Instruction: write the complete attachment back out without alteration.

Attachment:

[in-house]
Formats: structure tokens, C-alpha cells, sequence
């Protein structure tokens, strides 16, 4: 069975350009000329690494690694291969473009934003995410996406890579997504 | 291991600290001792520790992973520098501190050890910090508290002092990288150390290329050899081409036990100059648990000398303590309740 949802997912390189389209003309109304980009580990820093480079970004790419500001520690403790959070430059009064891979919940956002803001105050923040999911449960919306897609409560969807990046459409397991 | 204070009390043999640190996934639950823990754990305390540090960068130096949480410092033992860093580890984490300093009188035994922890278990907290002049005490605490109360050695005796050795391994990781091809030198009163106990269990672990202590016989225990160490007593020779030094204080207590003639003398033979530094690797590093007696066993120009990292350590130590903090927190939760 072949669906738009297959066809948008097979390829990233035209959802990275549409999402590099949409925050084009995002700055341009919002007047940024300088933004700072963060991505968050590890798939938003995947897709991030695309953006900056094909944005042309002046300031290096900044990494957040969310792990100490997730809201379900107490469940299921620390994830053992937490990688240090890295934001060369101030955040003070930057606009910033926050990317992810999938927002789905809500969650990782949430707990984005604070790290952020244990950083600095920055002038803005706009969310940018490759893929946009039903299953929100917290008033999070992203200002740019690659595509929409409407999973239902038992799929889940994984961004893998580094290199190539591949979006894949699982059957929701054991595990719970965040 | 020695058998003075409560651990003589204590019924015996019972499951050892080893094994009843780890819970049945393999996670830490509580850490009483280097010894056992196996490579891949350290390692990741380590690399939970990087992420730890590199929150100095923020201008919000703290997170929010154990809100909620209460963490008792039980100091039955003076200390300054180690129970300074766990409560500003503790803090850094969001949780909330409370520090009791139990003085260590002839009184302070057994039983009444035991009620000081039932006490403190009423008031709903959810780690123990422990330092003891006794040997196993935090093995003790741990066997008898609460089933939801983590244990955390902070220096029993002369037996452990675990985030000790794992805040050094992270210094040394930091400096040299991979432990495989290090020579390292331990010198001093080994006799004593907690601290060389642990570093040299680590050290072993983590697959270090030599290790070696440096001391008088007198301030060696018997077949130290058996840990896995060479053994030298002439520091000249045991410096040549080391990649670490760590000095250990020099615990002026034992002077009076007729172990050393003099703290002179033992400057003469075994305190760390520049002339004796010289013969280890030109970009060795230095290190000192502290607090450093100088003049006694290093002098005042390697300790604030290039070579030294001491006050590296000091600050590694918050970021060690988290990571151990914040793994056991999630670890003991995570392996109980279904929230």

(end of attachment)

[in-house]
Formats: structure tokens, C-alpha cells, sequence
């Protein structure tokens, strides 16, 4: 069975350009000329690494690694291969473009934003995410996406890579997504 | 291991600290001792520790992973520098501190050890910090508290002092990288150390290329050899081409036990100059648990000398303590309740 949802997912390189389209003309109304980009580990820093480079970004790419500001520690403790959070430059009064891979919940956002803001105050923040999911449960919306897609409560969807990046459409397991 | 204070009390043999640190996934639950823990754990305390540090960068130096949480410092033992860093580890984490300093009188035994922890278990907290002049005490605490109360050695005796050795391994990781091809030198009163106990269990672990202590016989225990160490007593020779030094204080207590003639003398033979530094690797590093007696066993120009990292350590130590903090927190939760 072949669906738009297959066809948008097979390829990233035209959802990275549409999402590099949409925050084009995002700055341009919002007047940024300088933004700072963060991505968050590890798939938003995947897709991030695309953006900056094909944005042309002046300031290096900044990494957040969310792990100490997730809201379900107490469940299921620390994830053992937490990688240090890295934001060369101030955040003070930057606009910033926050990317992810999938927002789905809500969650990782949430707990984005604070790290952020244990950083600095920055002038803005706009969310940018490759893929946009039903299953929100917290008033999070992203200002740019690659595509929409409407999973239902038992799929889940994984961004893998580094290199190539591949979006894949699982059957929701054991595990719970965040 | 020695058998003075409560651990003589204590019924015996019972499951050892080893094994009843780890819970049945393999996670830490509580850490009483280097010894056992196996490579891949350290390692990741380590690399939970990087992420730890590199929150100095923020201008919000703290997170929010154990809100909620209460963490008792039980100091039955003076200390300054180690129970300074766990409560500003503790803090850094969001949780909330409370520090009791139990003085260590002839009184302070057994039983009444035991009620000081039932006490403190009423008031709903959810780690123990422990330092003891006794040997196993935090093995003790741990066997008898609460089933939801983590244990955390902070220096029993002369037996452990675990985030000790794992805040050094992270210094040394930091400096040299991979432990495989290090020579390292331990010198001093080994006799004593907690601290060389642990570093040299680590050290072993983590697959270090030599290790070696440096001391008088007198301030060696018997077949130290058996840990896995060479053994030298002439520091000249045991410096040549080391990649670490760590000095250990020099615990002026034992002077009076007729172990050393003099703290002179033992400057003469075994305190760390520049002339004796010289013969280890030109970009060795230095290190000192502290607090450093100088003049006694290093002098005042390697300790604030290039070579030294001491006050590296000091600050590694918050970021060690988290990571151990914040793994056991999630670890003991995570392996109980279904929230």